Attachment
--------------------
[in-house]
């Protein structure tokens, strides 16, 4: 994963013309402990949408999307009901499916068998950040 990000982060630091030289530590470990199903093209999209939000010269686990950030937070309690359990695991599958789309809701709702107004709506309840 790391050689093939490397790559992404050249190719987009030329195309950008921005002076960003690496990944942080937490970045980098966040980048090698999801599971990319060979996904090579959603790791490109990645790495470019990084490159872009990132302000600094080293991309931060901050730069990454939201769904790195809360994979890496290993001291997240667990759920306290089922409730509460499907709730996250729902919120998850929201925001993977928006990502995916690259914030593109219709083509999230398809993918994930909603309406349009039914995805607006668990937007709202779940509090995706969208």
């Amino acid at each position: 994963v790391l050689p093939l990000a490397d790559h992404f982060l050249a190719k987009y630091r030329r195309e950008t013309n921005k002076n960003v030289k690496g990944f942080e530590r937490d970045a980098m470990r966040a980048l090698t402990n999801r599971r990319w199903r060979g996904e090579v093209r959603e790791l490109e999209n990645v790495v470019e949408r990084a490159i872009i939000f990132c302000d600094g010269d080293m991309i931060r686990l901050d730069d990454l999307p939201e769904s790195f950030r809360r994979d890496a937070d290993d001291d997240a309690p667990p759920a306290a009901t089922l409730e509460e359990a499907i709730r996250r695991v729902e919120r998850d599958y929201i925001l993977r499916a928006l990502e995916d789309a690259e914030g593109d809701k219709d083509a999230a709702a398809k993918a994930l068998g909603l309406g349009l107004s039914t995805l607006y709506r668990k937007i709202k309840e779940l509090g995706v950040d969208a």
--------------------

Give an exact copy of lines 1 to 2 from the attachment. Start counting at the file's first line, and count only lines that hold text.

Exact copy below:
[in-house]
């Protein structure tokens, strides 16, 4: 994963013309402990949408999307009901499916068998950040 990000982060630091030289530590470990199903093209999209939000010269686990950030937070309690359990695991599958789309809701709702107004709506309840 790391050689093939490397790559992404050249190719987009030329195309950008921005002076960003690496990944942080937490970045980098966040980048090698999801599971990319060979996904090579959603790791490109990645790495470019990084490159872009990132302000600094080293991309931060901050730069990454939201769904790195809360994979890496290993001291997240667990759920306290089922409730509460499907709730996250729902919120998850929201925001993977928006990502995916690259914030593109219709083509999230398809993918994930909603309406349009039914995805607006668990937007709202779940509090995706969208």